As for some French shows, a lot of people like “Un gars, une fille” a comedy about a couple, a French show kind of like The Office called “Camera Cafe” (episodes are 7 minutes long and were aired daily). “Kaamelot” is also popular though I haven’t really watched it. If you kind of like cheesy stuff there’s the soap “Plus belle la vie” and I also got into “Sous le soleil” once the plot lines got messed up and one of the characters gave birth to a baby that was clearly over 6 months old. There are comedy news shows like “The Daily Show” – one with puppets “Les guignols de l’info” and another one, “Groland”, which is a news program for a fictional country. For more comedy there is a famous sketch comedy group called Les Inconnus.

There are a lot of great French documentaries/travel shows/etc (the first website has some clips as examples) and some decent reality like “La Chasse aux tresors” and “Koh Lanta” and game shows like “Les chiffres et des lettres”, “Questions pour une champion”, “Attention a la marche” and many more. There’s also a sort of comedy talk show “Zapping” where they show clips from recently-aired shows and news and talk about it (I guess most like “The Soup”) which may let you find other stuff or at least let you laugh at the bad stuff. A few of these shows are on which I think has all of its video available internationally, other stuff you have to get through other means. Other tv websites have some clips available but not all.


Matt November 30, 2010 at 5:39 pm

Wow Anna,

I don’t know how I missed your reply until today. Great stuff, thanks for the links!

Delenir November 30, 2010 at 11:51 am

Let it be done forth, good sir!


Sarah November 20, 2010 at 9:34 pm

I'm a fan of this blog and it's nice to see it active again.
But seriously, I don't need 'date rape' methodologies popping up in my rss feed, regardless of whether you're talking about a person or not, it's pretty alienating.
:/ at least you're only a guest blogger.


Matt November 20, 2010 at 11:13 pm

Hi Sarah,

I knew a Sarah who lived in Canada, and she was a classy lady. I will address your complaint in the next article. In the mean time, we should all just do some squats, eat some beef jerky, and clear our heads. Thanks for commenting!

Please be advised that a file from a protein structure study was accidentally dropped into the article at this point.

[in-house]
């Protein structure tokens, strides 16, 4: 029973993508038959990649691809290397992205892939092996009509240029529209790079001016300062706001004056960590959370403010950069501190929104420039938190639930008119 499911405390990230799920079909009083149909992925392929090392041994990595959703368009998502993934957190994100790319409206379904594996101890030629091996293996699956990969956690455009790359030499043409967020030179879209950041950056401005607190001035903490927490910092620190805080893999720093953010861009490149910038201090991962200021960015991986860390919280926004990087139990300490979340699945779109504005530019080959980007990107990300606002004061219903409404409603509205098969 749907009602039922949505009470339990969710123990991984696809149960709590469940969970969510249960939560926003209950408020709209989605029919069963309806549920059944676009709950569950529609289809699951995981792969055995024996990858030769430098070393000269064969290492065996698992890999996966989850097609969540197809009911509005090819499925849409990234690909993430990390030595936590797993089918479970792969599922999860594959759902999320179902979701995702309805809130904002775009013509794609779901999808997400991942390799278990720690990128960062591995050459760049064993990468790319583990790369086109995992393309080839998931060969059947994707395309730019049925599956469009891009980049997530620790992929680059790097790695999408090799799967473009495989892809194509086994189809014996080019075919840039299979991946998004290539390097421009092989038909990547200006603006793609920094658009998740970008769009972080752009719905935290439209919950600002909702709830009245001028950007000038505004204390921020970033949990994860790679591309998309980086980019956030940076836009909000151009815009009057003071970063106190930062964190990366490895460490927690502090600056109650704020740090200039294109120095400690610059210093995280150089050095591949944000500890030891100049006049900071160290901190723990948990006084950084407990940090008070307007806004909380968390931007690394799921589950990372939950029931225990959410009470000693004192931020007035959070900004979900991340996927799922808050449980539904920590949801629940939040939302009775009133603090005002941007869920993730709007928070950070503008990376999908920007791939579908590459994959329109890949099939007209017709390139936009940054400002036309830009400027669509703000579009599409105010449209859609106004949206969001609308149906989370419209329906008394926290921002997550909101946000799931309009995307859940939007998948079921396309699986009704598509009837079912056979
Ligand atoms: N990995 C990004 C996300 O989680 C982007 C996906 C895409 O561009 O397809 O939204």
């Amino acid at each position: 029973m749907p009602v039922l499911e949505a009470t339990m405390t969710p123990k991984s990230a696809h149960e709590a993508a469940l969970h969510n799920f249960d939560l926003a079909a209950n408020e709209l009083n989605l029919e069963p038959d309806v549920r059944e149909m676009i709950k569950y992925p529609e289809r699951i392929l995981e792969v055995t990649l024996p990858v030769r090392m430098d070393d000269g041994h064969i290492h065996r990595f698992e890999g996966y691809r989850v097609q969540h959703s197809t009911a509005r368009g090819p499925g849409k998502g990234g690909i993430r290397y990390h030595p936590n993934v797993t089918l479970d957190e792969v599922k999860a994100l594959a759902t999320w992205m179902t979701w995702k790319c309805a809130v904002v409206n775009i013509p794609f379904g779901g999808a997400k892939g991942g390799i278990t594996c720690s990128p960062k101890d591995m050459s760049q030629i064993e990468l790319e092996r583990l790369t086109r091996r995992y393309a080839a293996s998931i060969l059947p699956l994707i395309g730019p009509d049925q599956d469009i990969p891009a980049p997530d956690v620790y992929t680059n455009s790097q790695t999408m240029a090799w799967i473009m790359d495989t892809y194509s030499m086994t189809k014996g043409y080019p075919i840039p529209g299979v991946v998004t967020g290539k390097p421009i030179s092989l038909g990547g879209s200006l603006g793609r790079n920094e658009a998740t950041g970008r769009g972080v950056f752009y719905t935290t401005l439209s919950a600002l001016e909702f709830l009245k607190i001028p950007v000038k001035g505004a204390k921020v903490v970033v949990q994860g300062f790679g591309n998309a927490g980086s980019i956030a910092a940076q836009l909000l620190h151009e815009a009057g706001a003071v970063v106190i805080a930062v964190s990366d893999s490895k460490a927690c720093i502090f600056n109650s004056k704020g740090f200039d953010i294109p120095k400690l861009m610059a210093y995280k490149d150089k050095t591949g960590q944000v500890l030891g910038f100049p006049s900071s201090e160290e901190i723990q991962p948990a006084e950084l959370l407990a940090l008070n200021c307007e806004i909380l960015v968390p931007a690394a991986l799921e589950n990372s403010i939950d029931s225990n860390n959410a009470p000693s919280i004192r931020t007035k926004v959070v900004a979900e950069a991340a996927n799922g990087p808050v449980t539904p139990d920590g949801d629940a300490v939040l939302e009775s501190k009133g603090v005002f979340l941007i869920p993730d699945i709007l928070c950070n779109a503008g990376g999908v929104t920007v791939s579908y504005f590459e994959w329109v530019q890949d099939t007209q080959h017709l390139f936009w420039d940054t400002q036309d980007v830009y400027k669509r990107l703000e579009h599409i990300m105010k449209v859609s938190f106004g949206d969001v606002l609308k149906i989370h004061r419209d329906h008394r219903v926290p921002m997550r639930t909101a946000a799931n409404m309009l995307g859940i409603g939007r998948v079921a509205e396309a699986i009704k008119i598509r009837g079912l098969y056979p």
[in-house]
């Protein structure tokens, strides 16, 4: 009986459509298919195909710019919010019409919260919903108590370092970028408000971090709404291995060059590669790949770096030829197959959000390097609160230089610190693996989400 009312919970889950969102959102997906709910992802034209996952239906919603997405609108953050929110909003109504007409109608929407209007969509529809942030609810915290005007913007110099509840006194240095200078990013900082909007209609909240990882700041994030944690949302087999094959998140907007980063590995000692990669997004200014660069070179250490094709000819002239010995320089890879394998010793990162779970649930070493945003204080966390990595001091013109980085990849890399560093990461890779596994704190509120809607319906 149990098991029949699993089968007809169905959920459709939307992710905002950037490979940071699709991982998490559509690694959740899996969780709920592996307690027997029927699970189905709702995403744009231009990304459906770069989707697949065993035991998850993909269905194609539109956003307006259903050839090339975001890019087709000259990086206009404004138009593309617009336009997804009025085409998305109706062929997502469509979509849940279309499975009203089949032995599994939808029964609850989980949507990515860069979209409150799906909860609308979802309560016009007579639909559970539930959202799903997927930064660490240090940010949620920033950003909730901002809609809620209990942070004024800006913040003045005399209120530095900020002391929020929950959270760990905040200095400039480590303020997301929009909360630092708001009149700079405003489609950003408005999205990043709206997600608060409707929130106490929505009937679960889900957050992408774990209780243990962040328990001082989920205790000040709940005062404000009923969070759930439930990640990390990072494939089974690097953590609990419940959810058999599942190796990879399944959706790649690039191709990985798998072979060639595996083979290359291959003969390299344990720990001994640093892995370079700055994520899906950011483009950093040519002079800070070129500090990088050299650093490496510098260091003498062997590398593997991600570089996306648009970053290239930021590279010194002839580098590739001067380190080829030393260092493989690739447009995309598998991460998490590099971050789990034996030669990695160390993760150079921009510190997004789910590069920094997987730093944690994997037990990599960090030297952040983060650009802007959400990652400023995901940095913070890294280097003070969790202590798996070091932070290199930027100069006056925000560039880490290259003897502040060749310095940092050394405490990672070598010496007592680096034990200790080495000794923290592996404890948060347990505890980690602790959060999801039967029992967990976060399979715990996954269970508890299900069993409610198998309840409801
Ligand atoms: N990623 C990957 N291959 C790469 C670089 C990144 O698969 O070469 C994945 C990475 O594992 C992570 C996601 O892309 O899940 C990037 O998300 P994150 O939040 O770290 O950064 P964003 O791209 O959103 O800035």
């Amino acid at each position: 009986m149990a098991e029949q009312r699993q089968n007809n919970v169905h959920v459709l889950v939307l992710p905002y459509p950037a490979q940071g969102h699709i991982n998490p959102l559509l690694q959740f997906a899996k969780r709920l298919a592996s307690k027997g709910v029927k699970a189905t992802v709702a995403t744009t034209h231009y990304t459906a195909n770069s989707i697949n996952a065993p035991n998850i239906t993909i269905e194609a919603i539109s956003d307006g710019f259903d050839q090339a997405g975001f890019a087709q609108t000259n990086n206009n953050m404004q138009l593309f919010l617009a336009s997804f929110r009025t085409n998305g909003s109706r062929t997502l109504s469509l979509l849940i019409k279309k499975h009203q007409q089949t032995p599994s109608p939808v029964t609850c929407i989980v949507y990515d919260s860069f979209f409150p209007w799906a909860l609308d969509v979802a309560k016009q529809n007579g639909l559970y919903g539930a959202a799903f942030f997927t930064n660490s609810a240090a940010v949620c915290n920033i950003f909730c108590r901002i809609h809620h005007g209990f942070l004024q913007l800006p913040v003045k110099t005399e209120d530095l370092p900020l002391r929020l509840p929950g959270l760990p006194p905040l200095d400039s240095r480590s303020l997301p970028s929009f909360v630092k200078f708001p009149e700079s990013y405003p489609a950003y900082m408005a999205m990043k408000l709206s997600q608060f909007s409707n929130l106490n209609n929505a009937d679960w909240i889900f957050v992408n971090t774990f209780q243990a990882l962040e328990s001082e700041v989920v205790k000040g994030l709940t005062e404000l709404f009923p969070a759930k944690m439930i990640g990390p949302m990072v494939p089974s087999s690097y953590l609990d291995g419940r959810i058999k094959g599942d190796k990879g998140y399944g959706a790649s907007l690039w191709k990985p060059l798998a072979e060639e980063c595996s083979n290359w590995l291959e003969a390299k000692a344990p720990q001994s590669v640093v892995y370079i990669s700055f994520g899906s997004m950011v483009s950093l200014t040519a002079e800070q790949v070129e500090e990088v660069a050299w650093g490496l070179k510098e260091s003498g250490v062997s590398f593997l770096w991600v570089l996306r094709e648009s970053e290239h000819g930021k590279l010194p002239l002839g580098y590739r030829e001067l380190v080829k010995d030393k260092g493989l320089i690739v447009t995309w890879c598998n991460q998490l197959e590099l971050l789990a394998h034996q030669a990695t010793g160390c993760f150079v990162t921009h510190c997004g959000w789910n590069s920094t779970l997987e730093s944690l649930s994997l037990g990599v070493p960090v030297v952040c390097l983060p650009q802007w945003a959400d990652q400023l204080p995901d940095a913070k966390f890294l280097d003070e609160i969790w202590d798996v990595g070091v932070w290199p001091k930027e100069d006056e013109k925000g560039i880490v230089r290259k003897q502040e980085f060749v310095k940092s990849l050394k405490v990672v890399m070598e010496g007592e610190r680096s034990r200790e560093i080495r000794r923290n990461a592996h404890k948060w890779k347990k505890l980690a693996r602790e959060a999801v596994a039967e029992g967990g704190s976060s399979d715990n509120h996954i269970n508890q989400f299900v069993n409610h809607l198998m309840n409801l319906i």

Sarah November 21, 2010 at 12:14 am

To be honest, I doubt many people would call me classy. The content of your article is awesome, the alpha male crap is unecessary, and like I said, alienating. I don't think you can address that in a way that's satisfactory, but I'll read your next article anyway.


Matt November 21, 2010 at 9:58 am

Don't worry what other people would call you- you are what you think you are. When other people refuse to admit that I'm classy, I hit the bench press, have a protein shake, and stare at a picture of Captain Kirk.

Reach for the stars, kiddo!


Tom November 21, 2010 at 7:58 am

I loved the article! Though you forgot to mention if you have your own blog πŸ˜‰


Matt November 21, 2010 at 9:54 am

Hi Tom,

My neighbor is named Tom and his kid takes out my trash sometimes, so I automatically like you. I don't have my own blog because I'm too busy a) taking over Ramses' blog, and b) doing pushups. Thanks for the comment!


doviende November 21, 2010 at 10:04 am

Good article, but rape jokes are never cool. Grow the fuck up.


Randy the Yearlyglot November 21, 2010 at 6:25 pm

Any joke is funny when you don't take yourself too seriously.


Matt November 22, 2010 at 9:55 pm
K September 14, 2012 at 11:30 pm

Wrong, any joke is funny when you don’t treat others seriously.

Jokes can trivialise very serious problems.


Matt September 15, 2012 at 12:38 pm
Andrej November 21, 2010 at 4:05 pm

Halo, Im not sure Matt, you dont even so for so far (because you not feeling like ??) , maybe without flashcards its not so effective way.


Andrej November 21, 2010 at 4:06 pm

sorry , you not speak so far


Matt November 21, 2010 at 7:44 pm

Hi Andrej,

I would say that not speaking at this early stage is better than speaking with a butchered accent. I was at the gym working on my biceps the other day and I heard an English accent so bad that I almost dropped the barbell. For now I'd rather focus on input, and looking good naked, than try to speak immediately. Thanks for commenting!


Andrej November 21, 2010 at 7:58 pm

Sorry if I miss it somewhere, but how long you study? You have truth with early input, so how many months? Im studing Spanish 3 months now, and I can understand little bit.


Matt November 21, 2010 at 8:58 pm

Technically I started in January, but due to work and travel I probably got about 7 months of time put in. Maybe a bit more. Good luck with your Spanish studies!

Rick Henry November 21, 2010 at 5:22 pm

Ooh! A parody!


Ramses ( November 21, 2010 at 7:38 pm